Amateur astronomer Allen Epling captured photos and video of a strange cigar-shaped UFO in the sky above Pike County, Kentucky in October 2012. And witnesses in multiple states reportedly saw the same, or a similar, aerial object. The sighting garnered widespread media attention. Weeks later, local media reported that the UFO was simply a toy solar balloon.
Many questioned the assertion that this UFO was a mere solar balloon, and people were left wondering about the object’s true identity. But apparently Google’s Rich DeVaul knows what it was. Wired reports, “Sitting in a conference room in Mountain View, California, he beams proudly as he runs a YouTube clip of one of the newscasts. The mysterious craft was his doing. Or, at least, the work of his Google team. The people in Pike County were witnessing a test of Project Loon, a breathtakingly ambitious plan to bring the Internet to a huge swath of as-yet-unconnected humanity—via thousands of solar-powered, high-pressure balloons floating some 60,000 feet above Earth.”
Project Loon balloons float in the stratosphere, twice as high as airplanes and the weather. They are carried around the Earth by winds and they can be steered by rising or descending to an altitude with winds moving in the desired direction. People connect to the balloon network using a special Internet antenna attached to their building. The signal bounces from balloon to balloon, then to the global Internet back on Earth.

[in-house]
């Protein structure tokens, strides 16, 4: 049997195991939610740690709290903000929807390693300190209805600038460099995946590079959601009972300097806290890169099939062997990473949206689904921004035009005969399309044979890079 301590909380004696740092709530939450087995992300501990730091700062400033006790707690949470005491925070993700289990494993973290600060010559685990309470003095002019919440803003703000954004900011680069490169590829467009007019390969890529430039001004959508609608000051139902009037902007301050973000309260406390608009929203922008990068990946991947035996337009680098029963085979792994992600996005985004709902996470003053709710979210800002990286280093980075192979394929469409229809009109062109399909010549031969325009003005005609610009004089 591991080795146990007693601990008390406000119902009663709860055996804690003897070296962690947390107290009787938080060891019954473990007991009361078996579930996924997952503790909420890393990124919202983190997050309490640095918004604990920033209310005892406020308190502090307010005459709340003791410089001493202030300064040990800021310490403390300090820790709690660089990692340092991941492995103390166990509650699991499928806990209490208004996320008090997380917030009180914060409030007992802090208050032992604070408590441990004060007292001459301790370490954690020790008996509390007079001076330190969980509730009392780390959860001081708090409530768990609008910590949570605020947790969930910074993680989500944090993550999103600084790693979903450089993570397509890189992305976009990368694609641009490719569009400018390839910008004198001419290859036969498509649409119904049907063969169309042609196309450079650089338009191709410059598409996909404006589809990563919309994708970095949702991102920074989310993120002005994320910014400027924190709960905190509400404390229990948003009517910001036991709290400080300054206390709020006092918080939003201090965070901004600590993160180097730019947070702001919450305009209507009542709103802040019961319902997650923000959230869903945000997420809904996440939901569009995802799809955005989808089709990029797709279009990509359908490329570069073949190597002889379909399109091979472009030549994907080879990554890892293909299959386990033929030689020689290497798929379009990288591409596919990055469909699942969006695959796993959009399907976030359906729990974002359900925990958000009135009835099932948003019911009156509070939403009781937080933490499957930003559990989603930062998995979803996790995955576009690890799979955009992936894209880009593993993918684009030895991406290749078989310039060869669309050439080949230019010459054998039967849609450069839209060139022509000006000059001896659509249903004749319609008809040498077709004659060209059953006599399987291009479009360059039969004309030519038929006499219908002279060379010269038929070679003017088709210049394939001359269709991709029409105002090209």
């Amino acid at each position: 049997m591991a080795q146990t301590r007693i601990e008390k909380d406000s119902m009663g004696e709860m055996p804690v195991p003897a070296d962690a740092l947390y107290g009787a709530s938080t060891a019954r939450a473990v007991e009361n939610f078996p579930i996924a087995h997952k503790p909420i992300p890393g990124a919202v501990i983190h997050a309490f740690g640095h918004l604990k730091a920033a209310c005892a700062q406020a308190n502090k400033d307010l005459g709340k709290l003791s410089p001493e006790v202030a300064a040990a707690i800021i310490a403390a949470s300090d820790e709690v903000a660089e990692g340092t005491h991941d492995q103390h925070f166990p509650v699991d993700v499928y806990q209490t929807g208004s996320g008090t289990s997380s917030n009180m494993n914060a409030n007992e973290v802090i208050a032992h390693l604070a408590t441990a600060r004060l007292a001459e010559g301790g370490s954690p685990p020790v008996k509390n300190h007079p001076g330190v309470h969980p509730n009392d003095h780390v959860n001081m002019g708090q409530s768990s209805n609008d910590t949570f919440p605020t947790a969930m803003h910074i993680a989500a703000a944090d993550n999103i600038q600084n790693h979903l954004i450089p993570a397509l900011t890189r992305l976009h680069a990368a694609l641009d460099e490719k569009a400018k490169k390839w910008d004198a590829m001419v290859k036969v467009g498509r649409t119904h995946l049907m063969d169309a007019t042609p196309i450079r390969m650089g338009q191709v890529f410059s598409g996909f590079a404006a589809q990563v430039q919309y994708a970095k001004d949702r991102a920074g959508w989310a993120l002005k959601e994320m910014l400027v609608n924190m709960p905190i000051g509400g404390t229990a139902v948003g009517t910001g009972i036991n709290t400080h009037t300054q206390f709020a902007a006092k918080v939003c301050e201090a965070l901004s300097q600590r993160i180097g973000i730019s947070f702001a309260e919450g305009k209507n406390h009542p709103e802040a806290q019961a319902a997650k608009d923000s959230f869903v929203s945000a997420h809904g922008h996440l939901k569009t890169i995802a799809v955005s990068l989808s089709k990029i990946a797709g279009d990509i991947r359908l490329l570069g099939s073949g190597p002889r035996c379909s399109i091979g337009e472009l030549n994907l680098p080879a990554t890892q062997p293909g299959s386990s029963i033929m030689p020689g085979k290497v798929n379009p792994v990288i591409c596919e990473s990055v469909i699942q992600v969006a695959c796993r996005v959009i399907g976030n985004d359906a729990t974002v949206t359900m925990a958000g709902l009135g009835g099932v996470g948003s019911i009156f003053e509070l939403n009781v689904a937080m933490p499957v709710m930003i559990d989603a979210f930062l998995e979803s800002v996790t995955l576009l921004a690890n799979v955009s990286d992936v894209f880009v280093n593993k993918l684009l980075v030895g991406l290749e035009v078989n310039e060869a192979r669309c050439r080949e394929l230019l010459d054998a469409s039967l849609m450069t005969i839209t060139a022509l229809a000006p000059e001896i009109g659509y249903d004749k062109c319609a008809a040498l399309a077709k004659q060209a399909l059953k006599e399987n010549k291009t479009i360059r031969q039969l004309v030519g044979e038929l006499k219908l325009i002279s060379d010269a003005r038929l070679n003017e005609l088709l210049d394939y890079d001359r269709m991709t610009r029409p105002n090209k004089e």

Although Project Loon was just unveiled on June 15, 2013 at a press conference in Christchurch, New Zealand, the project has reportedly been in development for two years. So it is conceivable that what Allen Epling saw over Kentucky in 2012 was a Project Loon balloon. Google asserts that the Kentucky UFO remained aloft for eleven days, then wound up in Canada.
Epling himself acknowledged that the aerial object he observed could have been a balloon. But he also described the UFO as being stationary, hovering for two hours in the sky. Whether Project Loon balloons have the ability to hover in the same location for hours is unclear. Google does explain, however, that “Unlike weather balloons, Loon balloons are superpressure, which enable them to stay aloft for 100+ days at a time. This is far longer than typical weather balloons, which last for a matter of hours. Loon balloons are also unique in that they are steerable and entirely solar powered.”